Adam Quinn makes another important discovery

Adam Quinn had lost Charley. He’d tried returning to the man’s house, but he wasn’t there. He must have known that he’d look there first. Adam grunted his displeasure and slumped down on the doorstep. He banged on the drainpipe.

There was a rattling sound, and a key fell out of the pipe. It almost fell down the drain, but Adam lurched forward and caught it, the bare ends of his fingers gripping the key.

He pulled it out slowly, and tried the key in the door. It opened.

He looked inside. The room was nothing like he remembered it. When Charley had taught him, the room was stylish and understated – a fern in the corner, pictures of family and friends on the wall.

Now there were shelves covered in jars full of bugs, and Tupperware tubs full of more bugs for the bigger bugs to eat. There were coloured stones, bits of potpourri, incense sticks, as well as a large purple sofa, and a poncho hanging over the back of a chair.

Adam stepped into the room, examining every detail. He lay down on the rug to examine the intricate pattern, and then got up to stare at the ceiling, which had been painted to look like a cloudy sky. Opposite the door into the living room was a desk. On it was a computer, several cacti, a lava lamp and a notebook. The bookshelf next to that held tomes such as ‘Karma Karma Karma’, ‘Practicing your dissipating skills – a guide’, ‘How to understand people’, and ‘Strange and unusual insects.’

Adam examined the notebook, curious as to what was inside.

It was all memos and notes – the old man’s mind was obviously falling to pieces.

‘Remember to get poncho dry-cleaned’

‘Sign off for new order of crickets’

‘Ask Valorie about her thoughts account.’

Thoughts? What was that? Was that a computer thing or what?

Adam’s eyes moved over to the computer sitting on the desk. It obviously hadn’t been used. The screen was covered in a layer of dust, in which Charley had written – ‘Warning – this computer is very dangerous. DO NOT TOUCH.’

Adam stepped forward and wiped the dirt off with his sleeve. Then he logged on. The computer let him in straight away. He grinned. Clearly Charley had no idea how to set up a password. He seemed to be unaware of what a computer was actually for.

Logging onto the Internet, he checked Charley’s bookmarked sites. They included an online book review site, the site of a local hairdressers, a place for ordering away for insect food, and a page on Thoughts.com.

Adam clicked the mouse. The page was a group called Wizards Unite.

He read the group description, picking out the key words – Charley Aether… captured… fighting the forces of the Government…

The post was a few days old, and Charley was obviously not still being held captive, but that, Adam thought to himself, was hardly the point. Here was a person who knew Charley well. This ‘Valorie’ could help him find his old teacher.

He allowed himself a little chuckle, thrilled with his own genius, and started typing.

 

Mere hours later, Valorie also sat at her computer, looking back through her comments on Thoughts.com. One comment intrigued and puzzled her.

‘Who is this?’

She read it again.

‘Who is this?’

She looked at who had sent the comment. It was by somebody called ‘TheQuinnster.’

Valorie gasped. Could this be Adam Quinn?

She looked at ‘TheQuinnster’s’ profile page. There was no picture and little information there. It said he was seventeen and studying at college. It had to be Adam Quinn.

Valorie knew it was just a coincidence, but it still creeped her out. She still got the shivers when she thought of the way he had stared at her in the marketplace.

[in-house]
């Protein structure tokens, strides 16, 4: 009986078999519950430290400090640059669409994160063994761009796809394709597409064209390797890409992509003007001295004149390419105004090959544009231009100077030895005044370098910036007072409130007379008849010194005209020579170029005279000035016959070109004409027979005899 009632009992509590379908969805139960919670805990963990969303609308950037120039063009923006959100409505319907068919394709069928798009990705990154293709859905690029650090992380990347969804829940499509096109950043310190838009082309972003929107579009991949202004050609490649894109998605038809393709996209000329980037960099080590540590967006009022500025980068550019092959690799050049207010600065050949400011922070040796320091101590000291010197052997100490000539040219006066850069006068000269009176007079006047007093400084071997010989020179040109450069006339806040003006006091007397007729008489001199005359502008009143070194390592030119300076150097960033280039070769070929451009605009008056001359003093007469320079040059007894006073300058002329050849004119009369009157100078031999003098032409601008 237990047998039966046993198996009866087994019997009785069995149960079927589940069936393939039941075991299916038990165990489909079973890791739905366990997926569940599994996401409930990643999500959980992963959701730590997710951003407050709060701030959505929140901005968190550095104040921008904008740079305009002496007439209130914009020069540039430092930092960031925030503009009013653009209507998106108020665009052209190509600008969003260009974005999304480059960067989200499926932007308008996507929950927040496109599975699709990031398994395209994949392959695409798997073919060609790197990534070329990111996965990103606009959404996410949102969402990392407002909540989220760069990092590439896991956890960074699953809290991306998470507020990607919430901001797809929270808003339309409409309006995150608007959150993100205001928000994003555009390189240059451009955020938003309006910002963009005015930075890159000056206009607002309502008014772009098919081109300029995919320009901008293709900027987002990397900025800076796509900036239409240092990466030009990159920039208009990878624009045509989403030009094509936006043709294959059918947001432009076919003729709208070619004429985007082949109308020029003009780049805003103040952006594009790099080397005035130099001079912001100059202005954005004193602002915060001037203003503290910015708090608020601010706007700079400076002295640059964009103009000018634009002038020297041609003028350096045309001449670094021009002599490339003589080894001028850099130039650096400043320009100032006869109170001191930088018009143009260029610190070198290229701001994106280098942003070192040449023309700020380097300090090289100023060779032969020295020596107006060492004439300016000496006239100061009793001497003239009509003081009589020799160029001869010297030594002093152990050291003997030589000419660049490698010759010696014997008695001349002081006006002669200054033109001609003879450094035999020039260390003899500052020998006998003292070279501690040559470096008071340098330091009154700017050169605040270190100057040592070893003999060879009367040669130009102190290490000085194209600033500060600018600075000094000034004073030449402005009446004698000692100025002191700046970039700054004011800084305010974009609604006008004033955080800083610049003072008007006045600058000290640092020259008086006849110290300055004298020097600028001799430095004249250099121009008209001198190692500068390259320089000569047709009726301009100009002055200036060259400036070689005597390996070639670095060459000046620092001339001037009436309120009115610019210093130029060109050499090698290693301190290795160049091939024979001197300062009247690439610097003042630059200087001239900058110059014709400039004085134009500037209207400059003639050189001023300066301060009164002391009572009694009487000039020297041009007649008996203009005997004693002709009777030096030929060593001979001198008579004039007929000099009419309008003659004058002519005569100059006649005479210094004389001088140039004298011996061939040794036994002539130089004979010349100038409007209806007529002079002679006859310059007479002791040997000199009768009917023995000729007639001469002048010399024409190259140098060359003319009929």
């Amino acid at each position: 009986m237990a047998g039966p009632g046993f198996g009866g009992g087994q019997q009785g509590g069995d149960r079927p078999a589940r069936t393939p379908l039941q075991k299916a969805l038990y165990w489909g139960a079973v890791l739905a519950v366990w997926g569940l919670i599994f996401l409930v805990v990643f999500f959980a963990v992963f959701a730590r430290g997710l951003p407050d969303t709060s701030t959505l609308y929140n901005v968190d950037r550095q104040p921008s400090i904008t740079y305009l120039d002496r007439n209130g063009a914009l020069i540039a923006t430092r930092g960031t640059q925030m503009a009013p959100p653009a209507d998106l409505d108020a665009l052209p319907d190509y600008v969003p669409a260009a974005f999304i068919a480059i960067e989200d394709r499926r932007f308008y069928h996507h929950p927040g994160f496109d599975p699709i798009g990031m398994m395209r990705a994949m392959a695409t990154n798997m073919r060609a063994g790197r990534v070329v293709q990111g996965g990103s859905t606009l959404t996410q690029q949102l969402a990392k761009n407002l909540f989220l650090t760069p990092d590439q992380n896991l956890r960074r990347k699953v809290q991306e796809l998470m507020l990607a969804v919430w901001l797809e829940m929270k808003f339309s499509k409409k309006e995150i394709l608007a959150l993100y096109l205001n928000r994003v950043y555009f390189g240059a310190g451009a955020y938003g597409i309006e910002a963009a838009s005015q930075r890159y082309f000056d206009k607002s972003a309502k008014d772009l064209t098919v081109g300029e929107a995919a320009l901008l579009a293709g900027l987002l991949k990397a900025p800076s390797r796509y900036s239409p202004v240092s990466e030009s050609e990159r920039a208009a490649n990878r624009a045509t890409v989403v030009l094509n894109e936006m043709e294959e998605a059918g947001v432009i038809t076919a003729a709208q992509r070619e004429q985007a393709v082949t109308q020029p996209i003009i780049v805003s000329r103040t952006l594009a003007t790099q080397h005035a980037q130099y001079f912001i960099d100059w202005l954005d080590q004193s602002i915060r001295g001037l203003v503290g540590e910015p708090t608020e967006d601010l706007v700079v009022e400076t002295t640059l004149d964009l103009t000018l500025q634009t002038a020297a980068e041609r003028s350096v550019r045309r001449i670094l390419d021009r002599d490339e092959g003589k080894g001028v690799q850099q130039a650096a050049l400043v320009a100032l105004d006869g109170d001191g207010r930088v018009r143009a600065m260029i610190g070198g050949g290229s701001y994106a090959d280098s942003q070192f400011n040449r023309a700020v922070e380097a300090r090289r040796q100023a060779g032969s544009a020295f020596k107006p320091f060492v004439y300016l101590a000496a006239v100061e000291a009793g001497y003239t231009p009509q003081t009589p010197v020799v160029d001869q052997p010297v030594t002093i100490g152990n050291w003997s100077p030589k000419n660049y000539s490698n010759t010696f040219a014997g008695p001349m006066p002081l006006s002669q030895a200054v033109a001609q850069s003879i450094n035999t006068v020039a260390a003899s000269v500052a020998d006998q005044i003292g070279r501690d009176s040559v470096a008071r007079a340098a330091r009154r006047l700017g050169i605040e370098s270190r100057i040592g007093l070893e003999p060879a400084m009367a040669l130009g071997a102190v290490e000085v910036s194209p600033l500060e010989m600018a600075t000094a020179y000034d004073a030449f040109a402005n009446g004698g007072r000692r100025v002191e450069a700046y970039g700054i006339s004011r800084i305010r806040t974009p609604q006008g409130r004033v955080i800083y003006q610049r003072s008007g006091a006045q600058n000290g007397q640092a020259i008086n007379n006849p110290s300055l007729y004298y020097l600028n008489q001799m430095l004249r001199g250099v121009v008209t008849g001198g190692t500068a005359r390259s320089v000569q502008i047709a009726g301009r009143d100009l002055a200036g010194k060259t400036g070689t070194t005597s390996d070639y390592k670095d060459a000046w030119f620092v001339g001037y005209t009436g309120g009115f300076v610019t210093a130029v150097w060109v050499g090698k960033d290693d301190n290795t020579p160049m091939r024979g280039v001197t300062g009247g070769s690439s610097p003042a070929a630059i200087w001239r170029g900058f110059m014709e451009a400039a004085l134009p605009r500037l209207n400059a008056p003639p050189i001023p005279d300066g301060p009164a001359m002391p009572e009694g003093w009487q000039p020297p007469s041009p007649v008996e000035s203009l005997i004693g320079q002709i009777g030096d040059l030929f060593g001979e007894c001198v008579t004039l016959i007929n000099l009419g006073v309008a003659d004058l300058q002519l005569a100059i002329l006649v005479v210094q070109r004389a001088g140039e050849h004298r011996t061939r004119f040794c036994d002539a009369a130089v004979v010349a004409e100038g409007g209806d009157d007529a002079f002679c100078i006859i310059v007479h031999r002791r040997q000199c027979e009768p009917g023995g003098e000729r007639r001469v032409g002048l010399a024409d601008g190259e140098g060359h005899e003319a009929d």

He was online right now, so maybe…

No. Charley would absolutely forbid it. She couldn’t talk to him; he was the enemy. She absolutely –

Valorie found she was typing before she could stop herself.

Hello Adam Quinn. Do you want to talk?

Five minutes went by. Then a reply message flashed up.

This is Adam Quinn. Who is this?

Before Valorie could reply, another message followed.

Oh, I know you. You’re the founder of Wizards Unite. Yes, I was interested in talking to you about what your group does, exactly.

Valorie thought. The group didn’t actually do anything yet. The general idea was that one day pretty soon, all the Wizards in the world would meet in a nearby pub or something, and go and overthrow the Government. But Adam Quinn was the new danger here, not the Government. Should she tell him to bog off and leave him alone?

Er, well, you read the group information, didn’t you? You know what this group’s about.

A reply.

Yes. You want to rescue Charley Aether, don’t you? That means you know him, presumably. Are you related, or just a friend?

This was quite bad. Adam didn’t know they were trying to get him yet, but now he knew that she was in contact with Charley.

There was no point pretending. She typed back.

I’m a student of his.

Another reply.

I was a student too. Unfortunately he dismissed any power I had, and we parted company. But now I need him. Can you tell me where he is?

Valorie shook her head. Did he really expect her to hand over information just like that? His excuses were pathetic. Dismissed his power. Charley had told her that Adam threw a TV at him, and that was the truth.

Why do you need him? Where are you, anyway?

Then Adam returned with another message.

I’m at his house, I’m using his computer, but he’s not here. I need your help to find him. It’s important.

Valorie wheeled the chair backwards in shock. Adam had broken in. She couldn’t believe it.

Get out of his house.

Adam eventually came back with –

No.

Furiously, Valorie typed back.

I’m not telling you where he is. Charley told me you were dangerous, and I believe him.

A response rapidly flashed up.

I’m not dangerous. I just don’t take any nonsense from anybody.

Oh yeah, like that charity collector I suppose, Valorie typed, and sent it.

Adam didn’t reply for over five minutes. Growling, Valorie left the computer desk and scurried downstairs. Her mother was making a cup of tea.

‘I’ll do that, Mum,’ Valorie offered, taking out another mug for herself.

‘Thanks, Val.’